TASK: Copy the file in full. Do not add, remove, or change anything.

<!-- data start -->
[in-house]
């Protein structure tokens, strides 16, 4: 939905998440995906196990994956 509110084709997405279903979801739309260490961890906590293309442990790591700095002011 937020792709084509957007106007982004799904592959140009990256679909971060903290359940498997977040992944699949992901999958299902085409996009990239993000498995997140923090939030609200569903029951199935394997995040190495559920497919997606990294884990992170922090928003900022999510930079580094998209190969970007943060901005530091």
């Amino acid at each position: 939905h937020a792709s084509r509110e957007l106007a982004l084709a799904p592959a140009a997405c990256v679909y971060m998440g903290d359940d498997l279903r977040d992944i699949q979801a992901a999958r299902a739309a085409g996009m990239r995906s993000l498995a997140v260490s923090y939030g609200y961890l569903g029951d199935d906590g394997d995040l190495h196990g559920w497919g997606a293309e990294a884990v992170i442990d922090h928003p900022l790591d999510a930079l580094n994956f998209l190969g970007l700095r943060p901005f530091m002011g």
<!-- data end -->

[in-house]
């Protein structure tokens, strides 16, 4: 939905998440995906196990994956 509110084709997405279903979801739309260490961890906590293309442990790591700095002011 937020792709084509957007106007982004799904592959140009990256679909971060903290359940498997977040992944699949992901999958299902085409996009990239993000498995997140923090939030609200569903029951199935394997995040190495559920497919997606990294884990992170922090928003900022999510930079580094998209190969970007943060901005530091």
């Amino acid at each position: 939905h937020a792709s084509r509110e957007l106007a982004l084709a799904p592959a140009a997405c990256v679909y971060m998440g903290d359940d498997l279903r977040d992944i699949q979801a992901a999958r299902a739309a085409g996009m990239r995906s993000l498995a997140v260490s923090y939030g609200y961890l569903g029951d199935d906590g394997d995040l190495h196990g559920w497919g997606a293309e990294a884990v992170i442990d922090h928003p900022l790591d999510a930079l580094n994956f998209l190969g970007l700095r943060p901005f530091m002011g």